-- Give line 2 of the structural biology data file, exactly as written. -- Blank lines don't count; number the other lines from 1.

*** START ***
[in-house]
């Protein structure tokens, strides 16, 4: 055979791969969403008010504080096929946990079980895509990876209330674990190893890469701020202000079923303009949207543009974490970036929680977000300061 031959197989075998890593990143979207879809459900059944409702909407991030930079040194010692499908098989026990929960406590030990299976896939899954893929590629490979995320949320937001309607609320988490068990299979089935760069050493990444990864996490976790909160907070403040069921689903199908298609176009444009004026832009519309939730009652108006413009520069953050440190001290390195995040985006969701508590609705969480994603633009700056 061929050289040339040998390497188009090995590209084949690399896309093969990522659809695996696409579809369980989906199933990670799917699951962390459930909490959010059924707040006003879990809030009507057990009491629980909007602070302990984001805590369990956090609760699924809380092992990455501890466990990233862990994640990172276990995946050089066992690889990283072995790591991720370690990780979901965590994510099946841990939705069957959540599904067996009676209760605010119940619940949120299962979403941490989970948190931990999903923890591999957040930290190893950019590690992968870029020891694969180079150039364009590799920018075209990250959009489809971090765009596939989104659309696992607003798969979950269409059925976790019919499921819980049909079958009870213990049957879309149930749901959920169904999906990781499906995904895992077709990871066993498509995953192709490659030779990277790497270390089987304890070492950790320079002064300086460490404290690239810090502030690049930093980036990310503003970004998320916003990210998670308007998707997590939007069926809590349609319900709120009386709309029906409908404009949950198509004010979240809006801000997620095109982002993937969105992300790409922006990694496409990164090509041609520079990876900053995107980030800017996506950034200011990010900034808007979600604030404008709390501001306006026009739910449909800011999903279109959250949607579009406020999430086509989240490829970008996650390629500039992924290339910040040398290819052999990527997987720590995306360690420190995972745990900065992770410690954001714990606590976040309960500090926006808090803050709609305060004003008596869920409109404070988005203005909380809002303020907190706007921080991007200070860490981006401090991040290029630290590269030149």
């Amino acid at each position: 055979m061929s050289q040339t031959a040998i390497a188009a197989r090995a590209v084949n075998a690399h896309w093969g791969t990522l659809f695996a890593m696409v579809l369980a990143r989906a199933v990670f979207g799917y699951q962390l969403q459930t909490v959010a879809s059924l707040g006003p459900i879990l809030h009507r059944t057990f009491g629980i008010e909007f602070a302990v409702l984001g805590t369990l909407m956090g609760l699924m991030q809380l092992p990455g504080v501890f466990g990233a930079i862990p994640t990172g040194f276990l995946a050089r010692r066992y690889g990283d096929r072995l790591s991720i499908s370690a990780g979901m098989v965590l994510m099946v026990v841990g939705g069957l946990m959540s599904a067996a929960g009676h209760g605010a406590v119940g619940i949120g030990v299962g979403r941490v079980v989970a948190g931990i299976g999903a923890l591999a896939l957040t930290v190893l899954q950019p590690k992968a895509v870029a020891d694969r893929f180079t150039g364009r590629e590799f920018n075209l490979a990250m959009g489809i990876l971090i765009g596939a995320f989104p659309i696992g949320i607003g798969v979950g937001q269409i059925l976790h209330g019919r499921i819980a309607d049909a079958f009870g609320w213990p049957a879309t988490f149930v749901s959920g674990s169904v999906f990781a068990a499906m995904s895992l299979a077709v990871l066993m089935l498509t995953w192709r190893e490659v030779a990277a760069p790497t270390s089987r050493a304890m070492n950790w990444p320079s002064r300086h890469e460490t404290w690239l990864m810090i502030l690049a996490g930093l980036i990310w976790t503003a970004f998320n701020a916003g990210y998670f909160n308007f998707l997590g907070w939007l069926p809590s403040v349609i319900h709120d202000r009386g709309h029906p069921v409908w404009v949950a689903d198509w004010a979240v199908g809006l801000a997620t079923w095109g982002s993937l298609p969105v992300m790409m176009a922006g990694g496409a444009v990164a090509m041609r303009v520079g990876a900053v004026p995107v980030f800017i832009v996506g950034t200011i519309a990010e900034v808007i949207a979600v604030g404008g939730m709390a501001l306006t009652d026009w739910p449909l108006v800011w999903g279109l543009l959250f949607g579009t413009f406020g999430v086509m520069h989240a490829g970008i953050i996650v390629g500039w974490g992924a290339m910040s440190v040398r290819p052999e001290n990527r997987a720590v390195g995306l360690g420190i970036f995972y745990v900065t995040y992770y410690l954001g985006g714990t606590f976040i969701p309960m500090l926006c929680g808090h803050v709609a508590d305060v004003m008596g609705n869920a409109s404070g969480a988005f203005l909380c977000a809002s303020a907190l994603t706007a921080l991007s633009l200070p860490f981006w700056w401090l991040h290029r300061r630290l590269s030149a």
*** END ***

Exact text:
């Protein structure tokens, strides 16, 4: 055979791969969403008010504080096929946990079980895509990876209330674990190893890469701020202000079923303009949207543009974490970036929680977000300061 031959197989075998890593990143979207879809459900059944409702909407991030930079040194010692499908098989026990929960406590030990299976896939899954893929590629490979995320949320937001309607609320988490068990299979089935760069050493990444990864996490976790909160907070403040069921689903199908298609176009444009004026832009519309939730009652108006413009520069953050440190001290390195995040985006969701508590609705969480994603633009700056 061929050289040339040998390497188009090995590209084949690399896309093969990522659809695996696409579809369980989906199933990670799917699951962390459930909490959010059924707040006003879990809030009507057990009491629980909007602070302990984001805590369990956090609760699924809380092992990455501890466990990233862990994640990172276990995946050089066992690889990283072995790591991720370690990780979901965590994510099946841990939705069957959540599904067996009676209760605010119940619940949120299962979403941490989970948190931990999903923890591999957040930290190893950019590690992968870029020891694969180079150039364009590799920018075209990250959009489809971090765009596939989104659309696992607003798969979950269409059925976790019919499921819980049909079958009870213990049957879309149930749901959920169904999906990781499906995904895992077709990871066993498509995953192709490659030779990277790497270390089987304890070492950790320079002064300086460490404290690239810090502030690049930093980036990310503003970004998320916003990210998670308007998707997590939007069926809590349609319900709120009386709309029906409908404009949950198509004010979240809006801000997620095109982002993937969105992300790409922006990694496409990164090509041609520079990876900053995107980030800017996506950034200011990010900034808007979600604030404008709390501001306006026009739910449909800011999903279109959250949607579009406020999430086509989240490829970008996650390629500039992924290339910040040398290819052999990527997987720590995306360690420190995972745990900065992770410690954001714990606590976040309960500090926006808090803050709609305060004003008596869920409109404070988005203005909380809002303020907190706007921080991007200070860490981006401090991040290029630290590269030149």